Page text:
Presentations with code that actually works

I don’t do presentations that often these days. And if I do, more often than not, they contain some form of source code. With most things you write, you refine it over and over. This is especially true with stuff that you present. Applied to code snippets, that can mean you test it initially, but once it is in the presentation it is a burden to copy it back and forth to verify every change, and then start over again with the formatting. So you often end up changing your code snippets in the presentation, without verifying if the code is still valid. Sometimes you find these errors during proof reading, but even famous presenters caught compile errors during the presentation. That’s how it works when you use the traditional PowerPoint style of products. As I expressed earlier, the Office suite and their opaque file formats doesn’t belong to my favourite tools.

Thus after I recently learned LaTex, I wondered if presentations could be done with it. Sure enough TexMaker offers a good set of templates for just that.

Next I wanted to see if I could link in code from external files, and sure enough, there is the listings package for LaTex. Now that enables me to have the code in files that I can actually compile.

But wouldn’t it be cool, if I could compile the code snippets for verification and generate a pdf file from the tex source all at one go? Sure enough there is a cmake UseLATEX package.

Now wouldn’t it be even cooler, if I could edit and generate all from within the same console window, without having to exit the editor, start the editor from a specific directory, or type complicated commands? Sure enough I found out how to write project specific .vimrc files. With everything prepared, I just have to type :make in vim to trigger the process, to get a new pdf file with all code snippets verifyed.

A small project to demonstrate the technique is at:

And you can find the resulting pdf file at:

Generating flight vouchers with LaTex

Learning LaTex was on my todo list for many years. Like most people of my generation, I learned wysiwyg text programs in school, and used them for a long time for most stuff that ended up on paper. Actually, to be exact, the first text processing program I learned in school didn’t fall into the wysiwyg category, but was DOS based. I think it’s name was “Farsight”, but I can’t find any information about it on the internet. Since I am no friend of proprietary lock-in systems, I switched from MS Word to OpenOffice a long time ago, and more recently to LibreOffice. But even though their file format is open, it’s still binary. I know, I know, Word and ODF offer textual formats. I think they are mostly XML based. But the last time, I looked at one of them, I could not believe how overloaded with useless trash they were. The most annoying limitation of binary formats, is when you want to store the documents in a version control system, and compare different revisions. I used html for a while for documentation purposes. Although it is very good for these textual diffs between revisions, I’m not artistic enough to make it good looking. Hence, I thought for a long time that LaTex would be worth learning.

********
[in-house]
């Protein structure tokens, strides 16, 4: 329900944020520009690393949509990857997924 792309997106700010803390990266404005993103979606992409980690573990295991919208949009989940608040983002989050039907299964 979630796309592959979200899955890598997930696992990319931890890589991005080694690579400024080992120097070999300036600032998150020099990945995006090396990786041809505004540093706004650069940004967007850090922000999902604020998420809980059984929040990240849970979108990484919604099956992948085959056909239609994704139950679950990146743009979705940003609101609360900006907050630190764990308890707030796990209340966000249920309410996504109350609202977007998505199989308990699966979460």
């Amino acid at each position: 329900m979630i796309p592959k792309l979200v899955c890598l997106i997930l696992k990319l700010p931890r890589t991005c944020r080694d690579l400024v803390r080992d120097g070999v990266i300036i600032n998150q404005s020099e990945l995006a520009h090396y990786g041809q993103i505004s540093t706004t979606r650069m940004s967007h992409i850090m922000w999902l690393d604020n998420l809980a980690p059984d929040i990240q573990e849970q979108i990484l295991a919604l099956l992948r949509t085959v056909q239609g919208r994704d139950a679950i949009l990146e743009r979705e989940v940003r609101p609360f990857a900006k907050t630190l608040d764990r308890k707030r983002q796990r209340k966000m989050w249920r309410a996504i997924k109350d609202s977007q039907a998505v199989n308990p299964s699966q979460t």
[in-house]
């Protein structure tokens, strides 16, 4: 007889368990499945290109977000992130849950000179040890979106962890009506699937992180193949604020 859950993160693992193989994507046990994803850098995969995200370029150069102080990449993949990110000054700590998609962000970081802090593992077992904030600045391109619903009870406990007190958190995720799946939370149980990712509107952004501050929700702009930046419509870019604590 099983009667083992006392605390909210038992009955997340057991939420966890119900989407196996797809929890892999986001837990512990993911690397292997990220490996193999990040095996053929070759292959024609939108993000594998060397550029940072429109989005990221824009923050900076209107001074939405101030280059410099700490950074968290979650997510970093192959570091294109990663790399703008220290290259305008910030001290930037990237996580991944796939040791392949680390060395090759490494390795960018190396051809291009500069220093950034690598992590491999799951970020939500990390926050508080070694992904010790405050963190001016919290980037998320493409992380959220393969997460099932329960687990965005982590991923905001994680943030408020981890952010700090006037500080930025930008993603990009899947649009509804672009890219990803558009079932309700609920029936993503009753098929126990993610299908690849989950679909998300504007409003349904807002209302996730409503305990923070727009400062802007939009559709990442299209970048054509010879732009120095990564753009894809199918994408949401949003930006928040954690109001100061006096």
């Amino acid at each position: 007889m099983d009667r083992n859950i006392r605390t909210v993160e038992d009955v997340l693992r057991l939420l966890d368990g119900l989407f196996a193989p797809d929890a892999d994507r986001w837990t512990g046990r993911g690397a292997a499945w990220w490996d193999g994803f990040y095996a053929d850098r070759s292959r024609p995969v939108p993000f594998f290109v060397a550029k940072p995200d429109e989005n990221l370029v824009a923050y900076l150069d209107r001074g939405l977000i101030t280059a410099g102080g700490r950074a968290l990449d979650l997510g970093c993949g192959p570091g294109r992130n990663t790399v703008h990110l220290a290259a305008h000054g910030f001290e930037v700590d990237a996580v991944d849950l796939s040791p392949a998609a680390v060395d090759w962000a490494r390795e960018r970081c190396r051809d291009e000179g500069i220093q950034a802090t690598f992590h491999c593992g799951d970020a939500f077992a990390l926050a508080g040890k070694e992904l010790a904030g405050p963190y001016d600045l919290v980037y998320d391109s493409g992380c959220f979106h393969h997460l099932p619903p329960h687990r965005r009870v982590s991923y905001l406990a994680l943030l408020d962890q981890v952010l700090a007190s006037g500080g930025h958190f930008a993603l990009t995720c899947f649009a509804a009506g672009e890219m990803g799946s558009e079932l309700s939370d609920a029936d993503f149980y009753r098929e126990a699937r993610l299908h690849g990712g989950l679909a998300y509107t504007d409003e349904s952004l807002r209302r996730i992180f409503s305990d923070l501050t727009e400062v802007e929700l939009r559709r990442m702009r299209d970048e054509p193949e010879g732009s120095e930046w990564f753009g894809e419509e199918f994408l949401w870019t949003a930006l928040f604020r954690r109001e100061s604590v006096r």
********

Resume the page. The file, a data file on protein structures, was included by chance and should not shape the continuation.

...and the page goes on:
Also, for a long time I wanted to automate the vouchers for our tandem flights at Even-though I knew that this was a perfect match, I had too many other things to do. As I’m currently reading a book about LaTex, I have my perfect hands on exercise. Hence, I prepared a template tex file for the vouchers and one for the invoices. Then I wrapped a python script around, that handles the rest.

The traditional way to keep track of which vouchers are active, and which ones were redeemed, is to keep a list. But after reading all the buzz about smart property, I figured that BitCoin is actually a perfect solution in itself. I generate a unique BitCoin address for each voucher, and load it with some coins. That way I can easily check, if the voucher is still valid. In fact, even other pilots that fly for us, can easily verify the validity of our vouchers. Now the perfect solution would be to load it with the full value, but since the BitCoin price is still quite volatile, the risk would be too high. After all, I need to be able to pay other pilots in case of a BitCoin crash. So I decided to load the voucher addresses with half the value. That way I can better tackle the risk.

As an opensource believer, I pushed my scripts to github, hoping they might be useful for somebody. I didn’t go to full lengths, in making it a configurable drop in solution. So, if you want to use it, leave me a message, and I will help you set it all up, and make it more configurable along the way.

Now, what happens if somebody orders a flight voucher on  After the customer fills in all the required fields, and presses submit, I receive an email with a html table containing all the information. I then save the mail with evolution to a folder as an mbox file. Next, I start the python script which performs the following:

  • Generates a new unique number for the voucher.
  • Parses the information from the mbox email file.
  • Generates a BitCoin address that contains the initials of the passenger.
  • Replaces the placeholders in the tex files with the actual information.
  • Generates a qr code with the relevant information, and a gpg signature thereof.
  • Generate pdf files for the voucher and invoice.
  • Add the new entry to the list of active vouchers.
  • Add the pdf files, the updated list as well as the encrypted private key for the BitCoin address to my private git repository.

The system is not finished yet, but it already looks like a big relief. In the future, it might also generate the email to send the pdf file back to the customer.